The Search for the Athlete Within




Bob Glover, author of The Competitive Runner's Handbook, says in his chapter on mental training, he "challenges people to search for the athlete within." In saying this, he's assuming we all have an athlete within!

He writes, "Feeling worthwhile as an athlete doesn't come easily. Think of yourself as an athlete. Yes, you! (me, really?) Whether you run a 5-minute or a 10-minute mile, are twenty years old or sixty. You strive to do your best just like the Elites up front. Feel proud of yourself as a runner. Don't compare yourself to others and feel substandard." Thanks, Bob. I needed to hear that.

I STILL have a hard time saying I am a runner or an athlete. I know it's not really about the speed or distance I run. It's about getting out there rain or shine, whether it's 20 degrees or 80 degrees, four days a week, doing something that does not come easily or naturally to me. It's not about winning the race, it's about waiting expectantly, toe on that start line, shoulder to shoulder with humanity, and the exhilaration when that gun goes off. It's not even about finishing a race. It's about getting out there and starting one.

In her blog Mile Markers, Kristin Armstrong (http://www.runnersworld.com/) had an epiphany about running that I can really relate to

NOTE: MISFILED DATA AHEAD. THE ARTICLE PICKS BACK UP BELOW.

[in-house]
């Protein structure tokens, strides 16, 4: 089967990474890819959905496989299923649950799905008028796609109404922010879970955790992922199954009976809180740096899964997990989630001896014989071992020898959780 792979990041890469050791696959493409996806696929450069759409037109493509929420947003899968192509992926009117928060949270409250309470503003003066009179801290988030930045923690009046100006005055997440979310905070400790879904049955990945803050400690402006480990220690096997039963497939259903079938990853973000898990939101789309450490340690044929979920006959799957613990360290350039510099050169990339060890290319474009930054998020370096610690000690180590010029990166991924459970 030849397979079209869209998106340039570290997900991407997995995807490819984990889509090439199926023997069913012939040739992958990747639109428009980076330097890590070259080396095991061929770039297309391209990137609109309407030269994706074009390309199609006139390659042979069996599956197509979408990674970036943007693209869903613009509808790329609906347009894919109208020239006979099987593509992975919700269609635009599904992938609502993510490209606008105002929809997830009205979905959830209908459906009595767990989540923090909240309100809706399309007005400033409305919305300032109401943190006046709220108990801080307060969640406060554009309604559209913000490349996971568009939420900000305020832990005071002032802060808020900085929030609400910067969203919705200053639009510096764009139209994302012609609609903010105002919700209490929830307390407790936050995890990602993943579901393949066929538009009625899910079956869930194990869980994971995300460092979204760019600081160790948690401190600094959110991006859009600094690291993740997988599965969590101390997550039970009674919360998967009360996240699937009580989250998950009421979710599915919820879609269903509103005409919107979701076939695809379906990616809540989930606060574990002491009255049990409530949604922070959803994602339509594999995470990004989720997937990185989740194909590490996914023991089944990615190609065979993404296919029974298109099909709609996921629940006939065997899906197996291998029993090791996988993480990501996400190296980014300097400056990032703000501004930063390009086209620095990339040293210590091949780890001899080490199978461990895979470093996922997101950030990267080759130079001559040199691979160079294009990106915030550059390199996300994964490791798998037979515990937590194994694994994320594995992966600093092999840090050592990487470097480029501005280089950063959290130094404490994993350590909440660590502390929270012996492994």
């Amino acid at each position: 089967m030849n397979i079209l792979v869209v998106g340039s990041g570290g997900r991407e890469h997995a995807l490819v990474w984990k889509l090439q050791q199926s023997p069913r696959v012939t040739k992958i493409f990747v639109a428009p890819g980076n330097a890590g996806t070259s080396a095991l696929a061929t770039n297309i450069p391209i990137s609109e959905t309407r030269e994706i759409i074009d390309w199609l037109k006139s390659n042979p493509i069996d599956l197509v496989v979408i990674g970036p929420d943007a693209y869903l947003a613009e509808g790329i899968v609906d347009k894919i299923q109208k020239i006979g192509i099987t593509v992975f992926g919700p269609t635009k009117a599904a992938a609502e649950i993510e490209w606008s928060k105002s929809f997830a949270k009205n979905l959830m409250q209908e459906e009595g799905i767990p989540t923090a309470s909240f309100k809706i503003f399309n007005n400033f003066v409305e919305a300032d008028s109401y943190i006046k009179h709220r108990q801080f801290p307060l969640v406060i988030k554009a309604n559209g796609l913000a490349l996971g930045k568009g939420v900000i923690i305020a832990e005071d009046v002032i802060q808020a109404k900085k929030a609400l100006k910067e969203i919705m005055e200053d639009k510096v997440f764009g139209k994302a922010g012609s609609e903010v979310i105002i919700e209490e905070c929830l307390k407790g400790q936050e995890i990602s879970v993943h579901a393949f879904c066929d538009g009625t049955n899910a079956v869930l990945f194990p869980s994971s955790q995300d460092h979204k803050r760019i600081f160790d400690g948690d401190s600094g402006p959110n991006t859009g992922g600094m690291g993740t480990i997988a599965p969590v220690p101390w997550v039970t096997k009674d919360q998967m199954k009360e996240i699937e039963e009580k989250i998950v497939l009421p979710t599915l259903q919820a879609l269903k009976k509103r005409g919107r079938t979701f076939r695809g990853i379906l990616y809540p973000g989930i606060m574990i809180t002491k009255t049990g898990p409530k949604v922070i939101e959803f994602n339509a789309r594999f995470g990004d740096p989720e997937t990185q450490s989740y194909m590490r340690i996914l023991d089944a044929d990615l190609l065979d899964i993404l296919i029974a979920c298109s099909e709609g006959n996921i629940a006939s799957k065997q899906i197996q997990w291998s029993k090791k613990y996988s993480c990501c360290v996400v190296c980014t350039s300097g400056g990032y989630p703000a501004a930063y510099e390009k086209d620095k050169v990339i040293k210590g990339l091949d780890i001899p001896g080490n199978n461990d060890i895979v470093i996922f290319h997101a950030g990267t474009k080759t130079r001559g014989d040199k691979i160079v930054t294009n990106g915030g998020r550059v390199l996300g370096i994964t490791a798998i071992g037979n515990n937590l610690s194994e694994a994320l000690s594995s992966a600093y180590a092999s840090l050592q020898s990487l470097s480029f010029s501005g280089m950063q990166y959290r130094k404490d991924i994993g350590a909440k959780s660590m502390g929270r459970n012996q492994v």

"Never in my life, before running, did I ever push hard after something that did not rank high on the list of things that come easily to me. I have always aspired to/excelled at things that I was already good at.

But running isn't like that for me. It's hard for me. I struggle. I suffer. I get discouraged. I get mad. I celebrate, sometimes......

I may not always run the way I want to run, race the way I imagine myself racing, and my performance outside may only rarely reflect the runner on the inside, but there is a certain endurance rush reserved for those of us who have to work extra hard just to stand on the start line and dream. There is a unique beauty to pursuing the glow that resides just beyond our reach."

Kind of poetic, don't you think?

Comments

Definitely! One of the great things about running, for me, has been to work at something I'm not good at.
Great post, I really enjoyed this one. For me, I used to think of myself as an athlete, and it's when I could no longer define myself as one that I picked up running because I wanted to have that part of me back. I feel that if you are able to run 5 miles (or even 1) you can call yourself an athlete, if that makes any sense.
thanks for the comments, ladies! Or should I say, Fellow Athletes!
Boy, can I relate, Donna. One reason I started running was to finish a local race weekend and walk through the gate at the end that said, "Athletes Only". The day I walked through that gate was the day I realized that I had the power to control the labels I put on myself. It was a very powerful lesson.

Thanks for this thought-provoking post.